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Australian Dollar Grips On as RBA Delivers on Expectations, Will AUD/USD Rise?

Australian Dollar, AUD/USD, RBA, Yields, Commodities, ASX 200 – Talking Points

  • RBA left rates unchanged and maintained the amount of asset purchases
  • AUD/USD was in a range in the lead up, softened a touch but kept the line
  • The ASX 200 is lower on the day, local 10-year yields unchanged at 1.505%

The AUD/USD was little moved on the Reserve Bank of Australia’s October monetary policy announcement. It initially fell but steadied around levels seen just before the statement. The central bank maintained both the cash rate target and 3-year government bond yield target at 0.10%. It kept the amount of government asset purchases to a rate of AUD 4 billion a week at least until mid-February 2022.

Today’s announcement is against a backdrop of soaring energy prices that has seen some of Australia’s exports of coal and liquefied natural gas (LNG) somewhat offset a lower iron ore price.

Earlier in the day, Australia’s trade surplus came in at AUD 15.8 billion, well above the AUD 10 billion the market had anticipated. Prior to that, the economic data released at the end of last month showed August had soft retail sales. However, building approvals were much stronger than expected.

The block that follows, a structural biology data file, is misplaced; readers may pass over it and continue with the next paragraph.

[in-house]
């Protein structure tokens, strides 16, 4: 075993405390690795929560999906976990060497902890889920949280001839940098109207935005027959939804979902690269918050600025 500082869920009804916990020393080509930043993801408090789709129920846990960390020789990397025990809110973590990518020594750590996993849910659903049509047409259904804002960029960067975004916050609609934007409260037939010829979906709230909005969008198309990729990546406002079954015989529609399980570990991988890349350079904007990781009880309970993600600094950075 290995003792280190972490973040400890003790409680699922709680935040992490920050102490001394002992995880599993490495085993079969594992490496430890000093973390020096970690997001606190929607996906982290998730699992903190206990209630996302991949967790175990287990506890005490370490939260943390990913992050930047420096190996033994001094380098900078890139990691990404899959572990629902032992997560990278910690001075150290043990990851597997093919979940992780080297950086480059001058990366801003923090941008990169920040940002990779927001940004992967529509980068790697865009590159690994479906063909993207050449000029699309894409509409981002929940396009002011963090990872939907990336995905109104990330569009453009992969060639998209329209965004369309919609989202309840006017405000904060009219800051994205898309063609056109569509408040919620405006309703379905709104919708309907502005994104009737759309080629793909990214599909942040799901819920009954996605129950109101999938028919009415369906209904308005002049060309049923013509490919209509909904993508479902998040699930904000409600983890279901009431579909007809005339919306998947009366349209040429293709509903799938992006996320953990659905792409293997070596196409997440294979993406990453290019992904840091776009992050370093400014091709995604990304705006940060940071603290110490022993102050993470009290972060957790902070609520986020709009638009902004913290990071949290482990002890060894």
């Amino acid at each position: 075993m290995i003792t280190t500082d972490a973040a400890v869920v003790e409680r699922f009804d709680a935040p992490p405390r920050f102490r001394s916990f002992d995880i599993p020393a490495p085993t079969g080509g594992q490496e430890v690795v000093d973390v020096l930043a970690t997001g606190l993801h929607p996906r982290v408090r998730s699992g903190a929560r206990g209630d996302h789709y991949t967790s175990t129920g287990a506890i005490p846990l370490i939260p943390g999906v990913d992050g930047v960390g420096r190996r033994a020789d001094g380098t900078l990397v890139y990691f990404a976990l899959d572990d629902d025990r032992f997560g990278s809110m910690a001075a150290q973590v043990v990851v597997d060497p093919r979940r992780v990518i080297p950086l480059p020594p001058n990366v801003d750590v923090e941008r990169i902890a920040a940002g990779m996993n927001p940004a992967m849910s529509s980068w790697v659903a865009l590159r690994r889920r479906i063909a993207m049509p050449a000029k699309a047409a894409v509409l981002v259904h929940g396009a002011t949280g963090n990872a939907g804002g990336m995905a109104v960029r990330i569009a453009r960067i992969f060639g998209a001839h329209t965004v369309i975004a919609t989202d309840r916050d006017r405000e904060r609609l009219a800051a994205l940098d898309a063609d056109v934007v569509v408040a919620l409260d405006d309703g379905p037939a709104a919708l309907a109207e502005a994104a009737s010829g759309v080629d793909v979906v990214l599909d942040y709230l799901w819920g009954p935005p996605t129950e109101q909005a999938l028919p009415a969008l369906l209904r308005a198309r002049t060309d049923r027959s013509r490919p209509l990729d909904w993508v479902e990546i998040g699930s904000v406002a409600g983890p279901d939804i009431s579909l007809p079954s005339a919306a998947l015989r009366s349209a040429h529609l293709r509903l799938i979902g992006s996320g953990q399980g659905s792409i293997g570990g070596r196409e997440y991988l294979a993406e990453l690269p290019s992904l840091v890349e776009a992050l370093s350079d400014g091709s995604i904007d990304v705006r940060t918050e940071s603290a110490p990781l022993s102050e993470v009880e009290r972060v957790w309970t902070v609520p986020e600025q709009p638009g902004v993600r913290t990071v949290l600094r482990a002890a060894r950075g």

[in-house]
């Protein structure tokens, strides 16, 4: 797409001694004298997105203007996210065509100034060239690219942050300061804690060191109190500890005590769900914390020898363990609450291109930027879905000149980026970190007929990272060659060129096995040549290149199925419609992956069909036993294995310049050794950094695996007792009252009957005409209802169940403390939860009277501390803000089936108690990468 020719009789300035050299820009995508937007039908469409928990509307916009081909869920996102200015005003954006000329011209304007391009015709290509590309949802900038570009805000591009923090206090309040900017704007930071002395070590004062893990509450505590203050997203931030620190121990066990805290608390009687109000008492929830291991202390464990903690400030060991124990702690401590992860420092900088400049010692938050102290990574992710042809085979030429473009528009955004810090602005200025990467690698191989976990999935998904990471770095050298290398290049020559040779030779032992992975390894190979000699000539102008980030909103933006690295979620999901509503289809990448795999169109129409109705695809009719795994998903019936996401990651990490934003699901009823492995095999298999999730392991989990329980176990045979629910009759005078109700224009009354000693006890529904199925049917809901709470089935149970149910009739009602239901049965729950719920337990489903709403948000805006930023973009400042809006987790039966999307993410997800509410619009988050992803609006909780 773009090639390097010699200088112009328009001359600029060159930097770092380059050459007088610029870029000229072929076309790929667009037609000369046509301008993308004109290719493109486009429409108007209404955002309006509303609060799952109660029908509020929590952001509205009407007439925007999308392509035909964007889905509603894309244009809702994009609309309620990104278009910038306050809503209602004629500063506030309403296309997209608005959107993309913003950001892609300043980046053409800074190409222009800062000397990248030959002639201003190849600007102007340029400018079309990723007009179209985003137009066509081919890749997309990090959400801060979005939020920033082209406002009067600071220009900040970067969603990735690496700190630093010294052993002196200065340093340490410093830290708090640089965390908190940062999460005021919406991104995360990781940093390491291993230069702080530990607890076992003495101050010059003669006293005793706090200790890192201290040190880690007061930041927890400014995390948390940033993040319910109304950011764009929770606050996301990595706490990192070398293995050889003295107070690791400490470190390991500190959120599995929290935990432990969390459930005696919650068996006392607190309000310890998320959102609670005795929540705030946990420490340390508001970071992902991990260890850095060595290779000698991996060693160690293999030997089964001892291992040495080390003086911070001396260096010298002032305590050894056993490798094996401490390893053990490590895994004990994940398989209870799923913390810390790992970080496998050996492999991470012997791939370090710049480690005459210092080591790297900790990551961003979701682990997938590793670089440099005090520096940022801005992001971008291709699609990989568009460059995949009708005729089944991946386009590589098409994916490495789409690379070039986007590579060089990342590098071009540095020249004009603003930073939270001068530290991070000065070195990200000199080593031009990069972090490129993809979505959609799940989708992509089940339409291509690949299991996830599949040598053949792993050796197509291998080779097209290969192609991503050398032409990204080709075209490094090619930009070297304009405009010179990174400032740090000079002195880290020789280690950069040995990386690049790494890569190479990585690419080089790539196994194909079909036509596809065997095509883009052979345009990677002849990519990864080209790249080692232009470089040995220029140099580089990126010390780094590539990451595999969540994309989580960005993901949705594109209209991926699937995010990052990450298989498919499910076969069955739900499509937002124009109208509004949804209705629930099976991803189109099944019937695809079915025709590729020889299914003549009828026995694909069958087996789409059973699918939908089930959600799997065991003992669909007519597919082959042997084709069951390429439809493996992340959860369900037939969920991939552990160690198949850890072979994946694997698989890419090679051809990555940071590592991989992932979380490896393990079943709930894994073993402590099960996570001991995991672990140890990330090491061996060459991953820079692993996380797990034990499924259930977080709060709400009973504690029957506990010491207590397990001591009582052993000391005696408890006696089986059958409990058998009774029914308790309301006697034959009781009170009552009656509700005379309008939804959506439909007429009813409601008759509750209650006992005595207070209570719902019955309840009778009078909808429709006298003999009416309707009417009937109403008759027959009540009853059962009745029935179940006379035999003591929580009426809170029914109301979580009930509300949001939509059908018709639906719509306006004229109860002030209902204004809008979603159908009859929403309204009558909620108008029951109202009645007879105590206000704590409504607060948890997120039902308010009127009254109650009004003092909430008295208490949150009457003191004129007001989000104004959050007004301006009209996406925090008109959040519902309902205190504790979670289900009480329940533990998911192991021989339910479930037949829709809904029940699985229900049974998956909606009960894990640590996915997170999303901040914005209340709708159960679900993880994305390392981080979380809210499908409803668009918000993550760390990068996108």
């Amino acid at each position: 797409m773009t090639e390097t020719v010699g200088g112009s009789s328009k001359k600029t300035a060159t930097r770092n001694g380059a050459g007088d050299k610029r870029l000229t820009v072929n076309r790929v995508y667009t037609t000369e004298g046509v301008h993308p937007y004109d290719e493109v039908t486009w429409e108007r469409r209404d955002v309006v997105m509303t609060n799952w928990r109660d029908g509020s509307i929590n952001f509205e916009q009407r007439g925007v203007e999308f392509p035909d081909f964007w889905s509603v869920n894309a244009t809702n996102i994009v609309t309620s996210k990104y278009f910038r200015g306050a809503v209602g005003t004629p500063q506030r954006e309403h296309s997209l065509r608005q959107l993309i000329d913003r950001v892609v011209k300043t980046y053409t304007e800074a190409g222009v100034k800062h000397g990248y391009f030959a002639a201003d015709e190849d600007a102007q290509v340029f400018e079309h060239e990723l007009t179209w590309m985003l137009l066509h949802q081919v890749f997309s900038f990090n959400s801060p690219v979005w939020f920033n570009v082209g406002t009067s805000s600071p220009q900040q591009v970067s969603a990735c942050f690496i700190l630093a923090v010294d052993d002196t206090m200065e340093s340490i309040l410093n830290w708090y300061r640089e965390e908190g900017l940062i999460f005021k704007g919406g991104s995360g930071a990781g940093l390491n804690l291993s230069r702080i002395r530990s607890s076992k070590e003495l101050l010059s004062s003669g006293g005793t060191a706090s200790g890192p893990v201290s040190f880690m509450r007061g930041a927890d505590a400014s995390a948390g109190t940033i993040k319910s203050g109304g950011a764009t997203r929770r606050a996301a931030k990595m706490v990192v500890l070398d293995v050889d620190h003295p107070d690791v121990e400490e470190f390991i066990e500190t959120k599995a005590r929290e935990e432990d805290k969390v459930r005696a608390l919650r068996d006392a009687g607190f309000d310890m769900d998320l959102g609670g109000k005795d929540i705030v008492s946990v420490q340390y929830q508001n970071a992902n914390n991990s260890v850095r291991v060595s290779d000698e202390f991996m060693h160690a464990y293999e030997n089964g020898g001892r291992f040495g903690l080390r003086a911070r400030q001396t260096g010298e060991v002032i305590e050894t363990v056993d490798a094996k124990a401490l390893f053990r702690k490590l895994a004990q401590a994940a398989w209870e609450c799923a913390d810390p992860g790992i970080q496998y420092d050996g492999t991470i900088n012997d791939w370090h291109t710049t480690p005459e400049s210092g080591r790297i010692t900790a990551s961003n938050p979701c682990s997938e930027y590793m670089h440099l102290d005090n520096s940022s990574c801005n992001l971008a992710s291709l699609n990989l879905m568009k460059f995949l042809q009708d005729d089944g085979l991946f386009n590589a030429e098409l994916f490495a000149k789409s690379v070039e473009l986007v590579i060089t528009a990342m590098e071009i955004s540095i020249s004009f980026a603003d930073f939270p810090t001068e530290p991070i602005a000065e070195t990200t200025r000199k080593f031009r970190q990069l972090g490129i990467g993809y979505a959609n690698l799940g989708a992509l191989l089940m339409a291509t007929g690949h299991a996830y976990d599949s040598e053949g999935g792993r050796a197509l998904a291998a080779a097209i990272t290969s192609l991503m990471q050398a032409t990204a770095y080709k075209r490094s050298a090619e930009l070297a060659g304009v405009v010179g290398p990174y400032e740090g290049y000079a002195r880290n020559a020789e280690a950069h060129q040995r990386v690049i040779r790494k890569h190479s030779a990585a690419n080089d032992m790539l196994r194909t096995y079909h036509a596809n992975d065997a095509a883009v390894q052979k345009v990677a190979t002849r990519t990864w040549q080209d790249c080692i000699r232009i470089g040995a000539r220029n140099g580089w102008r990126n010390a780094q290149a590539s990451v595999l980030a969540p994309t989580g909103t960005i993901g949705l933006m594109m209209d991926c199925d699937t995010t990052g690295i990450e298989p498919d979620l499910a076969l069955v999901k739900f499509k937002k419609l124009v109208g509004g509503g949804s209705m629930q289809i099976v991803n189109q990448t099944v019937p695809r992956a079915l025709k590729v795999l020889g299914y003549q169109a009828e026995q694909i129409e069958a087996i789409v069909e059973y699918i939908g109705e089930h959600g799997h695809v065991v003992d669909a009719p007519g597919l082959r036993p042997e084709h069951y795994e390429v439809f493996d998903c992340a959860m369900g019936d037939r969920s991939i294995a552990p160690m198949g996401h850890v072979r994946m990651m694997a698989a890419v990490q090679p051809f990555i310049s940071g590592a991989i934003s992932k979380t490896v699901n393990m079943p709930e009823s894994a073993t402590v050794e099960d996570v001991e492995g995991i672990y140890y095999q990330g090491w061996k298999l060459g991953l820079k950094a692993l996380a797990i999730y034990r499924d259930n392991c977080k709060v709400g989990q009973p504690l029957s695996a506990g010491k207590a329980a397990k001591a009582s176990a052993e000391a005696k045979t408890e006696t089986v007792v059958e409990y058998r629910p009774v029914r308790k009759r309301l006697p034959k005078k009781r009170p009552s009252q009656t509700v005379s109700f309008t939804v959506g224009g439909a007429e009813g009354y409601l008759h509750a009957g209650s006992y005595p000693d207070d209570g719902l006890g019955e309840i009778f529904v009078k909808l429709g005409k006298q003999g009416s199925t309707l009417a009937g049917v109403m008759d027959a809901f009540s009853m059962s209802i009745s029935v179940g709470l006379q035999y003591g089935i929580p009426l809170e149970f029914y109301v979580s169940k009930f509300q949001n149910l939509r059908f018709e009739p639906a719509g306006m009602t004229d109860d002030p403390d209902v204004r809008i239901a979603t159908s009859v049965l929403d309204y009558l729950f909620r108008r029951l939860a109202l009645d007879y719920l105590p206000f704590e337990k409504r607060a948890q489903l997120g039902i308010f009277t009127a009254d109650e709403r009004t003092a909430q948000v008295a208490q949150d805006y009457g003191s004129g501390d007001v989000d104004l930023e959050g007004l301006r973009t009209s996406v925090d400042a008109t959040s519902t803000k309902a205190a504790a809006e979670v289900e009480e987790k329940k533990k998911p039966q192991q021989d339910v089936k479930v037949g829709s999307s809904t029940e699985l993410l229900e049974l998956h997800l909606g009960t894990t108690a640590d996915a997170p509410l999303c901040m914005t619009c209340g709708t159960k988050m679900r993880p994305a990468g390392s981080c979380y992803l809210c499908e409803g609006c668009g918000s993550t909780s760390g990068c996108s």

The S&P/ASX 200 was lower prior to the meeting following on from a weak US lead as tech stocks took a battering overnight.

Australian 10-year government yields were at 1.505% and remained unchanged after the RBA announcement. Australian long-term yields had been rising and appear to be having an impact on AUD/USD. Australia-US government bond yield spreads have recently moved in favour of Australian yields at a time when AUD/USD has found firmer footing.


Australian Dollar Grips On as RBA Delivers on Expectations, Will AUD/USD Rise?

Chart created in TradingView

With lockdown restrictions about to ease in New South Wales and other states in the months ahead, economic activity for the 4th quarter could be of more importance to the RBA going forward.

The central bank previously commented that the effects of the current outbreak of the Covid-19 Delta variant is seen by them as a short-term issue for economic disruption. They are looking through the current episode and expect vaccinations rates to be sufficient to re-open the entire Australian economy by early 2022.

Looking ahead, there is not much domestic data due until Australian employment figures on Thursday 14th October. The 3rd quarter inflation numbers are due for release on Wednesday October 27th.

— Written by Daniel McCarthy, Strategist for

To contact Daniel, use the comments section below or @DanMcCathyFX on Twitter

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